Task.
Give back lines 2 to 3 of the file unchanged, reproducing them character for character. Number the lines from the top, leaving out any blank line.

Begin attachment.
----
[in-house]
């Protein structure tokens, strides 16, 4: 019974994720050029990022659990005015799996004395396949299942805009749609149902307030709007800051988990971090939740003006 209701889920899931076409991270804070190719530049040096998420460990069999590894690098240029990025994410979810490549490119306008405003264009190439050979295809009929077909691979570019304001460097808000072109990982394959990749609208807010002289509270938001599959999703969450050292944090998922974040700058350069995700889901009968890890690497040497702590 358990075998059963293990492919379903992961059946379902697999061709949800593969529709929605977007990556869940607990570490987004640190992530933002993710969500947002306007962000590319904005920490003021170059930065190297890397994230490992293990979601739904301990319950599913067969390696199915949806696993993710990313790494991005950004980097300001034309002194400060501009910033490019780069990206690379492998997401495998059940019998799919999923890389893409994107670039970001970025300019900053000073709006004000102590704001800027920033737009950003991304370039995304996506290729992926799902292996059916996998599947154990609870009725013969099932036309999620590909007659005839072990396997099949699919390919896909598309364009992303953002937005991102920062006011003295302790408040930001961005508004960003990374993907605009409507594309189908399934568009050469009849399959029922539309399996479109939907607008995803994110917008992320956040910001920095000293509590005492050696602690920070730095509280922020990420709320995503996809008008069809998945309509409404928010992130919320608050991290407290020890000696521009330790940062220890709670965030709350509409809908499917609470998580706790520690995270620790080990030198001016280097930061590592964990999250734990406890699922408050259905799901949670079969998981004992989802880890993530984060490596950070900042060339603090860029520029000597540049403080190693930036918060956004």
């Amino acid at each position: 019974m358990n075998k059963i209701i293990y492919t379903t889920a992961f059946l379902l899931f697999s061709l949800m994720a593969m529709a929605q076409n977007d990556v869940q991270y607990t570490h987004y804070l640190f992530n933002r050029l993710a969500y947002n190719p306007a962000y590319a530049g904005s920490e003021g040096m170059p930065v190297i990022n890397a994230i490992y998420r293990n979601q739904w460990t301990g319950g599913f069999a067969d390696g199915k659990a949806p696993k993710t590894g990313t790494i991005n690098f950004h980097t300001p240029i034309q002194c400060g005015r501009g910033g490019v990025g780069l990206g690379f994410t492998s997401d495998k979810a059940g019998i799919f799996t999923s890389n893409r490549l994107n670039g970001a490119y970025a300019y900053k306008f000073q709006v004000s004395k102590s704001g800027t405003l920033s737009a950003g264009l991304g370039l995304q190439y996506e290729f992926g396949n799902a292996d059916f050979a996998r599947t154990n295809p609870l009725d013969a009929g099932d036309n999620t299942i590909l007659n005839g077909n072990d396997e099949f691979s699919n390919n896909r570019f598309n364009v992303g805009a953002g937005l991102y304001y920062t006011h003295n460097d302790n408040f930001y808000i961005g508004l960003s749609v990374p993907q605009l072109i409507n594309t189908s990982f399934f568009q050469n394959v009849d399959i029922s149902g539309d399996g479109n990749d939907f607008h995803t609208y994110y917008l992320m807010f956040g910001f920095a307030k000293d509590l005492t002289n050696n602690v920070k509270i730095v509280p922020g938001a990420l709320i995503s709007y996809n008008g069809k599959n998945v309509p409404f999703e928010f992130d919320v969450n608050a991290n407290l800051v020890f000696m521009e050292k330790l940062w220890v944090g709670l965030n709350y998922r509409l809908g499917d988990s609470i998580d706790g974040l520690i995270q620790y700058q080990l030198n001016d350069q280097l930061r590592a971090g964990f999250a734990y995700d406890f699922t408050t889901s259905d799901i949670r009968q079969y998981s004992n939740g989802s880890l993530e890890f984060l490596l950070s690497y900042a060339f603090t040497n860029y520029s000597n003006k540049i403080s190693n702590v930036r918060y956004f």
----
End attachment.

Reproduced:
């Protein structure tokens, strides 16, 4: 019974994720050029990022659990005015799996004395396949299942805009749609149902307030709007800051988990971090939740003006 209701889920899931076409991270804070190719530049040096998420460990069999590894690098240029990025994410979810490549490119306008405003264009190439050979295809009929077909691979570019304001460097808000072109990982394959990749609208807010002289509270938001599959999703969450050292944090998922974040700058350069995700889901009968890890690497040497702590 358990075998059963293990492919379903992961059946379902697999061709949800593969529709929605977007990556869940607990570490987004640190992530933002993710969500947002306007962000590319904005920490003021170059930065190297890397994230490992293990979601739904301990319950599913067969390696199915949806696993993710990313790494991005950004980097300001034309002194400060501009910033490019780069990206690379492998997401495998059940019998799919999923890389893409994107670039970001970025300019900053000073709006004000102590704001800027920033737009950003991304370039995304996506290729992926799902292996059916996998599947154990609870009725013969099932036309999620590909007659005839072990396997099949699919390919896909598309364009992303953002937005991102920062006011003295302790408040930001961005508004960003990374993907605009409507594309189908399934568009050469009849399959029922539309399996479109939907607008995803994110917008992320956040910001920095000293509590005492050696602690920070730095509280922020990420709320995503996809008008069809998945309509409404928010992130919320608050991290407290020890000696521009330790940062220890709670965030709350509409809908499917609470998580706790520690995270620790080990030198001016280097930061590592964990999250734990406890699922408050259905799901949670079969998981004992989802880890993530984060490596950070900042060339603090860029520029000597540049403080190693930036918060956004």
């Amino acid at each position: 019974m358990n075998k059963i209701i293990y492919t379903t889920a992961f059946l379902l899931f697999s061709l949800m994720a593969m529709a929605q076409n977007d990556v869940q991270y607990t570490h987004y804070l640190f992530n933002r050029l993710a969500y947002n190719p306007a962000y590319a530049g904005s920490e003021g040096m170059p930065v190297i990022n890397a994230i490992y998420r293990n979601q739904w460990t301990g319950g599913f069999a067969d390696g199915k659990a949806p696993k993710t590894g990313t790494i991005n690098f950004h980097t300001p240029i034309q002194c400060g005015r501009g910033g490019v990025g780069l990206g690379f994410t492998s997401d495998k979810a059940g019998i799919f799996t999923s890389n893409r490549l994107n670039g970001a490119y970025a300019y900053k306008f000073q709006v004000s004395k102590s704001g800027t405003l920033s737009a950003g264009l991304g370039l995304q190439y996506e290729f992926g396949n799902a292996d059916f050979a996998r599947t154990n295809p609870l009725d013969a009929g099932d036309n999620t299942i590909l007659n005839g077909n072990d396997e099949f691979s699919n390919n896909r570019f598309n364009v992303g805009a953002g937005l991102y304001y920062t006011h003295n460097d302790n408040f930001y808000i961005g508004l960003s749609v990374p993907q605009l072109i409507n594309t189908s990982f399934f568009q050469n394959v009849d399959i029922s149902g539309d399996g479109n990749d939907f607008h995803t609208y994110y917008l992320m807010f956040g910001f920095a307030k000293d509590l005492t002289n050696n602690v920070k509270i730095v509280p922020g938001a990420l709320i995503s709007y996809n008008g069809k599959n998945v309509p409404f999703e928010f992130d919320v969450n608050a991290n407290l800051v020890f000696m521009e050292k330790l940062w220890v944090g709670l965030n709350y998922r509409l809908g499917d988990s609470i998580d706790g974040l520690i995270q620790y700058q080990l030198n001016d350069q280097l930061r590592a971090g964990f999250a734990y995700d406890f699922t408050t889901s259905d799901i949670r009968q079969y998981s004992n939740g989802s880890l993530e890890f984060l490596l950070s690497y900042a060339f603090t040497n860029y520029s000597n003006k540049i403080s190693n702590v930036r918060y956004f």